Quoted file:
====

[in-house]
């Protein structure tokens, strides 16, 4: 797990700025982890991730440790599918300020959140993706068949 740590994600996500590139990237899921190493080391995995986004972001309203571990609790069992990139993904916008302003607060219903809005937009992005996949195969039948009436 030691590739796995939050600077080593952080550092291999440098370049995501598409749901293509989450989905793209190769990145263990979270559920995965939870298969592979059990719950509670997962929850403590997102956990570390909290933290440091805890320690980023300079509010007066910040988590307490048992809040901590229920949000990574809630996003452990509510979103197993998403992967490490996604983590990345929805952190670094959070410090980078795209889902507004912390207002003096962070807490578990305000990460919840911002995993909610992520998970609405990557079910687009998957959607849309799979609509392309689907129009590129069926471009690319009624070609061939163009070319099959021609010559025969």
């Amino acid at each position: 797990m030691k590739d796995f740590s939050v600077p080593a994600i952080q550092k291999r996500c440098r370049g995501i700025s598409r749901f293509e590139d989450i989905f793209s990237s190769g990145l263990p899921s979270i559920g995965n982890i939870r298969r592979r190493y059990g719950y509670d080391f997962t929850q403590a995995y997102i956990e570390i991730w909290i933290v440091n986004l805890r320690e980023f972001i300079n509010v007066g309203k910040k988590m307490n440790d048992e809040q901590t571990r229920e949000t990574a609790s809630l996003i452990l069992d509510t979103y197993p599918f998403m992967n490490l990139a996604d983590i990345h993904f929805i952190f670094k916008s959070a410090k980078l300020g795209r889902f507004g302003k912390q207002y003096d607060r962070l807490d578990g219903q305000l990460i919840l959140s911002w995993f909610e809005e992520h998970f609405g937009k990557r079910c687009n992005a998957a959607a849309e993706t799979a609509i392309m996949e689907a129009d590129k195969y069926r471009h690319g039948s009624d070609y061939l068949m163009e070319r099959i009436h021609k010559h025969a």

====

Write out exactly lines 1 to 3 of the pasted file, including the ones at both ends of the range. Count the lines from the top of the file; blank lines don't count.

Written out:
[in-house]
């Protein structure tokens, strides 16, 4: 797990700025982890991730440790599918300020959140993706068949 740590994600996500590139990237899921190493080391995995986004972001309203571990609790069992990139993904916008302003607060219903809005937009992005996949195969039948009436 030691590739796995939050600077080593952080550092291999440098370049995501598409749901293509989450989905793209190769990145263990979270559920995965939870298969592979059990719950509670997962929850403590997102956990570390909290933290440091805890320690980023300079509010007066910040988590307490048992809040901590229920949000990574809630996003452990509510979103197993998403992967490490996604983590990345929805952190670094959070410090980078795209889902507004912390207002003096962070807490578990305000990460919840911002995993909610992520998970609405990557079910687009998957959607849309799979609509392309689907129009590129069926471009690319009624070609061939163009070319099959021609010559025969």
């Amino acid at each position: 797990m030691k590739d796995f740590s939050v600077p080593a994600i952080q550092k291999r996500c440098r370049g995501i700025s598409r749901f293509e590139d989450i989905f793209s990237s190769g990145l263990p899921s979270i559920g995965n982890i939870r298969r592979r190493y059990g719950y509670d080391f997962t929850q403590a995995y997102i956990e570390i991730w909290i933290v440091n986004l805890r320690e980023f972001i300079n509010v007066g309203k910040k988590m307490n440790d048992e809040q901590t571990r229920e949000t990574a609790s809630l996003i452990l069992d509510t979103y197993p599918f998403m992967n490490l990139a996604d983590i990345h993904f929805i952190f670094k916008s959070a410090k980078l300020g795209r889902f507004g302003k912390q207002y003096d607060r962070l807490d578990g219903q305000l990460i919840l959140s911002w995993f909610e809005e992520h998970f609405g937009k990557r079910c687009n992005a998957a959607a849309e993706t799979a609509i392309m996949e689907a129009d590129k195969y069926r471009h690319g039948s009624d070609y061939l068949m163009e070319r099959i009436h021609k010559h025969a």